In order to prevent Xyster from "spamming" my threads with solicitations for me to look at this circuit...
Hmmmmm... remember the "battery throttle" concept?
miro13car wrote:Here are schematics of 36V 9Ah made of e-moli V18 packs which are under contruction right now during my vacation.
I will be installing double Milwakee chargers on bicycle , complete with the cord. So you can see each charger is switched between 3 batteries.
Before that batteries are separated.
Opportunity charging here in Alberta is aboundant with power left on after winter in many outside receptacles.
29a wrote:Hi guy's
Being electronically illiterate i don't know if this is possible,
I'd like a net battery meter something that you input your AH + voltage (or better still it learns your capacity) making it adaptable to any bike. It constantly monitors your used amps at the constant voltage (subtracts from total)and tells you how much as a percentage (or some indicator) of full power you have left.
Allso a button to take you back in time to just before you did that thing that trashed your bike !
Jozzer wrote:i've got a request...
Can anyone explain how I could rig up an overheat cutout for the motor? Thermister in the moter, could it be configured to use the controllers LVC circuit? Or if too complicated, how about just a warning light that comes on over 80 degrees C?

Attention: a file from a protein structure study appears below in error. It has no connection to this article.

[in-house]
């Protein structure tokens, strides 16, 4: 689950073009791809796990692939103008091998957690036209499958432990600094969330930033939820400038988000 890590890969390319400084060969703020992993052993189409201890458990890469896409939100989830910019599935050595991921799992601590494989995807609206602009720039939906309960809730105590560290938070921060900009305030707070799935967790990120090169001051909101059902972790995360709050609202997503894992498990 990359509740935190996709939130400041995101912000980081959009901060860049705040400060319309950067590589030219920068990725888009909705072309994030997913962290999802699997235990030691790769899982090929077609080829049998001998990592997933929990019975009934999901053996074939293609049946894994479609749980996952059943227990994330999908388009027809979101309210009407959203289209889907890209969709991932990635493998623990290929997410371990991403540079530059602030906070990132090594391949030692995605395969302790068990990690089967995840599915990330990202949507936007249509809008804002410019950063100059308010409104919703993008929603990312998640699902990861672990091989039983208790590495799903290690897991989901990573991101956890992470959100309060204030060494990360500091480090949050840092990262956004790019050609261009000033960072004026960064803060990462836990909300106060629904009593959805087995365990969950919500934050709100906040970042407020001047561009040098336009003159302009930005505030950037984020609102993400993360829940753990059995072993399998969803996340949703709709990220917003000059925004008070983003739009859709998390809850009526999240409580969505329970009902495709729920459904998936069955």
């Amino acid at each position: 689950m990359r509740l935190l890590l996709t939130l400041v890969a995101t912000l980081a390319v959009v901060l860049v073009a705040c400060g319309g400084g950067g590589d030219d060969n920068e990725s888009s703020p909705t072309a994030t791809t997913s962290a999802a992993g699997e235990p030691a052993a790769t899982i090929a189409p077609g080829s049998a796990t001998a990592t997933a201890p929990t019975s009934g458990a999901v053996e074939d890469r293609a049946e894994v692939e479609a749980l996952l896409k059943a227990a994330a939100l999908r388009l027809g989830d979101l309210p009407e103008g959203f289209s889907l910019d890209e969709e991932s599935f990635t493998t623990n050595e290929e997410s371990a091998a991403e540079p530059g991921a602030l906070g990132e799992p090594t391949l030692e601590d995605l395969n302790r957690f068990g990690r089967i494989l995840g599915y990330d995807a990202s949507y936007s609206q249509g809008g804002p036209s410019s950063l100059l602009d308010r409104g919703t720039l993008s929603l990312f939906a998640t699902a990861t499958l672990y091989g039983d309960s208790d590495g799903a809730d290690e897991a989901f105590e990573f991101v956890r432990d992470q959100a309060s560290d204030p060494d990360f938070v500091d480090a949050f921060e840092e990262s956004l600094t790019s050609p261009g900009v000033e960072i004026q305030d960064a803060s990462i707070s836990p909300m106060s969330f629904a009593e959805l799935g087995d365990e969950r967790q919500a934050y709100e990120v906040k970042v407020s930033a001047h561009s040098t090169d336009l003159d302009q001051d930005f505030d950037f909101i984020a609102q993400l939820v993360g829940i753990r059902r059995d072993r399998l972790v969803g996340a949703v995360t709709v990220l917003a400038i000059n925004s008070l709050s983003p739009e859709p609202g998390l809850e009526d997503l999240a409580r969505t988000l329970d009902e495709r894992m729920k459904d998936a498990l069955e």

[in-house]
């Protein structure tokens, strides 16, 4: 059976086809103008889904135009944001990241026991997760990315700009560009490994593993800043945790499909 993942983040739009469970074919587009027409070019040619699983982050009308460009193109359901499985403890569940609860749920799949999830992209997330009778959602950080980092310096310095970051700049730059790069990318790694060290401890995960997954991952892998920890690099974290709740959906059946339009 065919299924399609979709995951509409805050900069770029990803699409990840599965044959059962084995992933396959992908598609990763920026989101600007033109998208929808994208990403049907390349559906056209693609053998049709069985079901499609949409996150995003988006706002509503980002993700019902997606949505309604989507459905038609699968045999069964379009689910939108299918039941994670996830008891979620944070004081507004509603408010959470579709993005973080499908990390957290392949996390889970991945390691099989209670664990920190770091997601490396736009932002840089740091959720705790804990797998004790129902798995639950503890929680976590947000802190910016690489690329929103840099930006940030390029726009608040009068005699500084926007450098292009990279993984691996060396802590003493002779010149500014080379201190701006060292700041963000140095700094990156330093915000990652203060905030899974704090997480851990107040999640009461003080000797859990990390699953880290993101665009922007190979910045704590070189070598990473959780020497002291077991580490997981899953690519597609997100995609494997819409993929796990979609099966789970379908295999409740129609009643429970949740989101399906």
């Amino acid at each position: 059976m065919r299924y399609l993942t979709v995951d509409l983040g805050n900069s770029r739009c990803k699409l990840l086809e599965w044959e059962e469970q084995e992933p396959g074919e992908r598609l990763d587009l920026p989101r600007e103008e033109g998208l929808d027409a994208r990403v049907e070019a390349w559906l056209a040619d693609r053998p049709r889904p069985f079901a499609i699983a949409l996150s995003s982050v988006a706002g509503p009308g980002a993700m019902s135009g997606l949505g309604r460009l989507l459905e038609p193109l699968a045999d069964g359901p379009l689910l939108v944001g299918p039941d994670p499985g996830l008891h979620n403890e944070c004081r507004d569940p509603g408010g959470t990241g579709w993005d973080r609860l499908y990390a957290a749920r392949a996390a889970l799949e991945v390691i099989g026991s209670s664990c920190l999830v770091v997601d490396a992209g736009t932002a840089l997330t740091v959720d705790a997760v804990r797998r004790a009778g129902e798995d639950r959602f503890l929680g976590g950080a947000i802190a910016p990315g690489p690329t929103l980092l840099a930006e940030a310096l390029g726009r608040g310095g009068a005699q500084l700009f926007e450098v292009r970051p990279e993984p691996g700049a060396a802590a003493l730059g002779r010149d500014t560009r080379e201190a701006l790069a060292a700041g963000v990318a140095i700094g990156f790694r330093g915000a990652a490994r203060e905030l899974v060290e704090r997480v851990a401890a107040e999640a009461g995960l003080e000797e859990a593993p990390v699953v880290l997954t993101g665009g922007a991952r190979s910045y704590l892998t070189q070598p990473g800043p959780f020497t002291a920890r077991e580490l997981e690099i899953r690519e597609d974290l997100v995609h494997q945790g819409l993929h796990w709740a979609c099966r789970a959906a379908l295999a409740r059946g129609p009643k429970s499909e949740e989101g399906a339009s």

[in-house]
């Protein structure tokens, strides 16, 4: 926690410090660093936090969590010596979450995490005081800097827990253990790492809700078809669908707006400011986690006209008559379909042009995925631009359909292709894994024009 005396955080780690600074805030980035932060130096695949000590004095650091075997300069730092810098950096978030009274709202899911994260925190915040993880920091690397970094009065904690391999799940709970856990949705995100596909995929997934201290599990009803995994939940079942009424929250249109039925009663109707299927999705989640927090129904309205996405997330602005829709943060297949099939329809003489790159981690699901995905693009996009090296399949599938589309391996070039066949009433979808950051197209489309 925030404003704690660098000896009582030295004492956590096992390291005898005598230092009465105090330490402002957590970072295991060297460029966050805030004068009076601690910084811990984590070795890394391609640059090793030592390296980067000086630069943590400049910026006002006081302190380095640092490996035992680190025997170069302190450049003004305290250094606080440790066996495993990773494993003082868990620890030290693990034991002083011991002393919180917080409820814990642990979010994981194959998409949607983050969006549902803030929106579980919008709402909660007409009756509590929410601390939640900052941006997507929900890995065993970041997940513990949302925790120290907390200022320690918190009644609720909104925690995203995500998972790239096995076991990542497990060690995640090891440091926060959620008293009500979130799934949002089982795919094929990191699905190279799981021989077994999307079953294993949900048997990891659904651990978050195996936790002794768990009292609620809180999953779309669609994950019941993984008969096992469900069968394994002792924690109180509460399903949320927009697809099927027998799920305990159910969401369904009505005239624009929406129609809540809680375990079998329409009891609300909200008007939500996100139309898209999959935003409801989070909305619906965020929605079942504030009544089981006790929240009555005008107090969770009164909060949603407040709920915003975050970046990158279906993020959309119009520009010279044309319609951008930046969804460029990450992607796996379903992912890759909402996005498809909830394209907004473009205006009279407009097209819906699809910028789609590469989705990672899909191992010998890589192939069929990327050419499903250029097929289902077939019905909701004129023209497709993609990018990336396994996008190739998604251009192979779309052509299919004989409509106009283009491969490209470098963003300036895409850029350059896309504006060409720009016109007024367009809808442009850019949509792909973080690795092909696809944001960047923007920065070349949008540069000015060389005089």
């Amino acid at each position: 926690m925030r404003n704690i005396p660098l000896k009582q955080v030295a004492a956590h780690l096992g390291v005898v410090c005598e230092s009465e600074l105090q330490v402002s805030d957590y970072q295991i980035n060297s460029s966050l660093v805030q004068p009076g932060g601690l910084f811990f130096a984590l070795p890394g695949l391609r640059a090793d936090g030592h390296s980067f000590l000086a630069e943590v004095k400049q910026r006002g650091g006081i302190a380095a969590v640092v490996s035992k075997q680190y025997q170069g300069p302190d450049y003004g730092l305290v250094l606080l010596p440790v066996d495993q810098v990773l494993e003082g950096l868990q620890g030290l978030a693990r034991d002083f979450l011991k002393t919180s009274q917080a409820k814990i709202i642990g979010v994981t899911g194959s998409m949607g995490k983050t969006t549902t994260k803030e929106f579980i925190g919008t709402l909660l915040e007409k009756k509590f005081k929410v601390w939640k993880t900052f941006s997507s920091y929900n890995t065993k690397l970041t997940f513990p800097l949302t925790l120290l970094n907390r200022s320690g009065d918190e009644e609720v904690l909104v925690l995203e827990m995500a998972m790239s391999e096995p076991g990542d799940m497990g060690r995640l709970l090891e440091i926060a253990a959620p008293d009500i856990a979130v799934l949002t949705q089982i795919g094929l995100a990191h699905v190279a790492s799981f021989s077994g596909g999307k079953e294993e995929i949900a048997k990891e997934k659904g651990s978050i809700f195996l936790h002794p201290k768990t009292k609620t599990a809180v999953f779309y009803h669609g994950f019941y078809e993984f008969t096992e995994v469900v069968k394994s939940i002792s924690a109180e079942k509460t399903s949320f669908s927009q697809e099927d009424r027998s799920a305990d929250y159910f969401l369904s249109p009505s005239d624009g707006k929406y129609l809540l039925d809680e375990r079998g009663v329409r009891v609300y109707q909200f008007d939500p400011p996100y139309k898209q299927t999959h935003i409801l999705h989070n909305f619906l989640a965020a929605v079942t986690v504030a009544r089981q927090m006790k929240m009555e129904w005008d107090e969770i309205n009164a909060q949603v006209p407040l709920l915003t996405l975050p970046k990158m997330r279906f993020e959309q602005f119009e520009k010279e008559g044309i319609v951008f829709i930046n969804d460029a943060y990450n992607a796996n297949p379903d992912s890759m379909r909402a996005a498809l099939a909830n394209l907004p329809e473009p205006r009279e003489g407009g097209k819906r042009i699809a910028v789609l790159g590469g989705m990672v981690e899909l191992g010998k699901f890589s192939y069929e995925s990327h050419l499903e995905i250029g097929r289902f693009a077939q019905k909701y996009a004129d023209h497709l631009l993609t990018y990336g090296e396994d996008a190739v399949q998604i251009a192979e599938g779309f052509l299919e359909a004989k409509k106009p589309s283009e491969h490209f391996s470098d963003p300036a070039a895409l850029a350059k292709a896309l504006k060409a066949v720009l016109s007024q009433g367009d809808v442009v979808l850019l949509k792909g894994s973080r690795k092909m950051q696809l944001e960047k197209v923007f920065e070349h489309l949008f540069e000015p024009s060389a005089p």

Jozzer wrote:Any easy circuits to be made to handle adjustable low voltage cutoff for a pack discharger?
And on a similar note, an adjustable max voltage cutout for charging?
Bonus points for a cicuit that does both
bobmcree wrote:as justin pointed out to me, the ebrake line can be used as the input for the pull-down current/speed limiter. the ebrake input is connected to the throttle line through a diode and 10k series resistance, so the control line from the limiter, or any other device that functions by pulling down the throttle signal, can simply be connected to the ebrake line without the need for any additional circuitry. additionally, the thermal cutout on the pcb is connected to this line. the thermal cutout simply grounds the throttle signal when the board overheats. this way it is not necessary to switch large currents directly.
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